- Lack of training and/or targeted professional development. Teachers emerge from all kinds of teacher training programs, some good, some not so good (I'm talking about the programs, not necessarily the teachers). Having worked with hundred of teachers throughout my career, I can think of several individuals who are probably born teachers. These folks seem to innately know how to talk to each and every student about his or her upcoming assessments, and they provide specific, rich feedback to students as easily as they draw breath. Then there are other teachers who are perhaps not so naturally blessed with the traits necessary to being an effective educator, but who have nonetheless graduated from solid teacher training programs and have learned the art of effective instruction. Then there are still other teachers who would be quite surprised by and or defiant towards John Hattie's research findings, the findings I wrote about last month. These are the teachers who lack the training necessary to be able to forge meaningful relationships with students, to talk with students about their academic progress, and to be able to differentiate instruction and assessment to make the most efficient use of instructional time possible. They can learn, though! But only if schools are willing and able to provide (hopefully in house) effective professional development opportunities for these teachers, opportunities that specifically focus on how to deepen relationships with students and how to make the classroom a more efficient teaching and learning environment.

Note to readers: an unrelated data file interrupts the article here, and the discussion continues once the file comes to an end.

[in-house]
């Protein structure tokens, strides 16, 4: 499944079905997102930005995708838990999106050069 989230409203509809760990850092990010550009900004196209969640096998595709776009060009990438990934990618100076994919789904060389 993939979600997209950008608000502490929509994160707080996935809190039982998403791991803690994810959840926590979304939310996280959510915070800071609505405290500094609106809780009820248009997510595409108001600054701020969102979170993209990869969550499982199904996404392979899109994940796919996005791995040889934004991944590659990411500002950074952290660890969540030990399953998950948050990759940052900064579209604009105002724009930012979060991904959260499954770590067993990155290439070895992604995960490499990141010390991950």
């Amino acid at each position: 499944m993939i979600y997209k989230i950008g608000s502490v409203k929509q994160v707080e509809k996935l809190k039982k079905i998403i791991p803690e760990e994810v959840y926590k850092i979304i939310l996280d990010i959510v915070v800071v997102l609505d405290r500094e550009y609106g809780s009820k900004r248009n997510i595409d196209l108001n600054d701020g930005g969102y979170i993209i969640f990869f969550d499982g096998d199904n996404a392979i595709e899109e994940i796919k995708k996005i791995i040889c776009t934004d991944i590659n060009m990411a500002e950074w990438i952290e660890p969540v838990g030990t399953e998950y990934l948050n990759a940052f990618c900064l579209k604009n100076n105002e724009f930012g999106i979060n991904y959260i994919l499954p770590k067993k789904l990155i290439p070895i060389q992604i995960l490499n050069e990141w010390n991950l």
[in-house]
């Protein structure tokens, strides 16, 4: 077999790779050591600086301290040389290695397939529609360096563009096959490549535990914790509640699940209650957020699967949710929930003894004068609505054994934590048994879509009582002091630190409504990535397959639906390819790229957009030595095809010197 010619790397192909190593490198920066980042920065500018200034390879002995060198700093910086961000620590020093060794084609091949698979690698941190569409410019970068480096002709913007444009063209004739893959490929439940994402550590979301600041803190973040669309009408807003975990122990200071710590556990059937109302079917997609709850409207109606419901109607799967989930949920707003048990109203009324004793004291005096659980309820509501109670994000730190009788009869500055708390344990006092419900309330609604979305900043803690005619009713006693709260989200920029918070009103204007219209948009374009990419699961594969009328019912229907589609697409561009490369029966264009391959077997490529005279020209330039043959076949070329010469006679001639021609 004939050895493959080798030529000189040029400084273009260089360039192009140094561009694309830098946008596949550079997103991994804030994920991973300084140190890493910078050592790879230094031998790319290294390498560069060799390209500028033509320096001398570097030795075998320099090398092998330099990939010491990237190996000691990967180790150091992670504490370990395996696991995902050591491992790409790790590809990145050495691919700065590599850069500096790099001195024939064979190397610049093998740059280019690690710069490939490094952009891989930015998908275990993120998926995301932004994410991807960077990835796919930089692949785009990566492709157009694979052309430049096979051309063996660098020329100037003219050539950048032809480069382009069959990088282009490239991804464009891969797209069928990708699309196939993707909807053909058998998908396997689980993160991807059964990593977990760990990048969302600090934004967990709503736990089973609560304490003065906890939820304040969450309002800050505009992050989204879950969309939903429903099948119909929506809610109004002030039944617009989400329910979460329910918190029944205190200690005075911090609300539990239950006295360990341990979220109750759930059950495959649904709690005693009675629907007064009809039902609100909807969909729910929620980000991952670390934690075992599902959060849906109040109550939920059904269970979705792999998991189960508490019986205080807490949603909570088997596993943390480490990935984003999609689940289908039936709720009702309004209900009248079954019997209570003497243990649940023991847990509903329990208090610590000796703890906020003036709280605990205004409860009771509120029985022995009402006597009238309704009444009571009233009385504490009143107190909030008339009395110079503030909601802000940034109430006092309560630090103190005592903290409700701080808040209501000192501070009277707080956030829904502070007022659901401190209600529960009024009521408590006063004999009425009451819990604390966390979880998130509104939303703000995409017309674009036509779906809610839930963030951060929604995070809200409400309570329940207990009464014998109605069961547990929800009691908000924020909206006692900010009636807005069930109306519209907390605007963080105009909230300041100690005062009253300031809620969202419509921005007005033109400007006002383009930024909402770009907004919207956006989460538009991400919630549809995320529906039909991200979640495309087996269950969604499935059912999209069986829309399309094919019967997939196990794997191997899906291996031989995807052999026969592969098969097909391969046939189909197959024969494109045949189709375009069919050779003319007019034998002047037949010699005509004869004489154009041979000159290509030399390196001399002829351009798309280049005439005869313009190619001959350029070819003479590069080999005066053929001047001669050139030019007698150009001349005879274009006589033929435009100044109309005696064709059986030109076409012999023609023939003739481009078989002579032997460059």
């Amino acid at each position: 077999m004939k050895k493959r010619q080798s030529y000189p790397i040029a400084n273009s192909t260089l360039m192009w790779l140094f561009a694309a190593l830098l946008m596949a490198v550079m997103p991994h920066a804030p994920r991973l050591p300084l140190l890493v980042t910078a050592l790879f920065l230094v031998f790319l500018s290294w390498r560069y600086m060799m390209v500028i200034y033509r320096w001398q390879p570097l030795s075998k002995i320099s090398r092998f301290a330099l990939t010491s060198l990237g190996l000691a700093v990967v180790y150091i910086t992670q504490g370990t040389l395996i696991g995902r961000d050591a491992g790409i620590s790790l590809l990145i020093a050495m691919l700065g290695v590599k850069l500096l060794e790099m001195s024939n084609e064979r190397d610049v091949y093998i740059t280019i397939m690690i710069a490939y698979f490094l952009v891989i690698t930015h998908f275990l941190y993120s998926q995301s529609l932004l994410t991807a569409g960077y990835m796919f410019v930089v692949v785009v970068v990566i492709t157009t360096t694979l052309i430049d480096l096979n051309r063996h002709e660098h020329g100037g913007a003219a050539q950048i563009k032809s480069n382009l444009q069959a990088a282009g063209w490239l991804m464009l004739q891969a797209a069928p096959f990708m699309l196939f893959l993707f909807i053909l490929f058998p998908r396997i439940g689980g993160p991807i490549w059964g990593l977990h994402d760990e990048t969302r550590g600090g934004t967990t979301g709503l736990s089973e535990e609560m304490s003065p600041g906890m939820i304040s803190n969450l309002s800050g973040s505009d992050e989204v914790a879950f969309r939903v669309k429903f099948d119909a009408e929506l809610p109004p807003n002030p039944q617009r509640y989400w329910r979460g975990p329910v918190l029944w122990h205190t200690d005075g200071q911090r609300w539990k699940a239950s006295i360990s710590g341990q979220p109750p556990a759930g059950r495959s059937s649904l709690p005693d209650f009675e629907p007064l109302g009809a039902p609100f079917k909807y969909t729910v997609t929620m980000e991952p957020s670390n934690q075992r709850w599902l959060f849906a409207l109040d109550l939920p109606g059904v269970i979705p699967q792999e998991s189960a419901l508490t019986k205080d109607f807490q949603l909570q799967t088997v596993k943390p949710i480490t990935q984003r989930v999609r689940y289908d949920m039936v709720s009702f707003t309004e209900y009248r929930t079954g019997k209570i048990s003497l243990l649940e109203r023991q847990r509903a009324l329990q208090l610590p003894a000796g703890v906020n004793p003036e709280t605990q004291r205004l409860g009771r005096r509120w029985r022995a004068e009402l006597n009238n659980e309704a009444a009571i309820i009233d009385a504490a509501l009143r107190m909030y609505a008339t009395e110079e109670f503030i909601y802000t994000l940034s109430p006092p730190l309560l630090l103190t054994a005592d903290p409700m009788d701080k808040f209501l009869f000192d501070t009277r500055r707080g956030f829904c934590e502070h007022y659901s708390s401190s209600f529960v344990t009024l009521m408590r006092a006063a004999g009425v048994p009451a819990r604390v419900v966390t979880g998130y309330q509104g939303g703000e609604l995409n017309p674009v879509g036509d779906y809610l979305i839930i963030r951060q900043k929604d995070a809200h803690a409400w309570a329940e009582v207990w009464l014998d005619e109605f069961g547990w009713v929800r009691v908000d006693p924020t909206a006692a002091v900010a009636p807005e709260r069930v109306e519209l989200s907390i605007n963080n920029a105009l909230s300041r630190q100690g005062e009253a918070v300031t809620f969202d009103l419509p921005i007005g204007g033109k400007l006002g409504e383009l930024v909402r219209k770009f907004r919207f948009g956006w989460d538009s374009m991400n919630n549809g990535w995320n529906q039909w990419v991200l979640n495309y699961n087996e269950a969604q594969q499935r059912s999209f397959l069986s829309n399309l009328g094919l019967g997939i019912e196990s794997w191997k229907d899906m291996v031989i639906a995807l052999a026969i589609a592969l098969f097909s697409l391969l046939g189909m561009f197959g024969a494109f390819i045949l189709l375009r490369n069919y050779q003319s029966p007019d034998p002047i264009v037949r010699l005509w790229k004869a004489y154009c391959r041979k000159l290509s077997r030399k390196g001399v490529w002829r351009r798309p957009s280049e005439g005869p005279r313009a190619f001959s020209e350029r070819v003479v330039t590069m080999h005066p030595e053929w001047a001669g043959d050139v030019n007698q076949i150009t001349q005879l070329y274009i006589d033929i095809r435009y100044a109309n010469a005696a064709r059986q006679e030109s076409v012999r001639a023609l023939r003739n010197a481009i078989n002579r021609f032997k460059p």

So much for what I think are the main impediments to educational reform. What do you think? Are there major obstacles to educational reform that I have missed? I would love to hear from you in the comments section.
Next week I will focus on what we as individual teachers and administrators can do to overcome some of these impediments.
Thanks for reading! -Kyle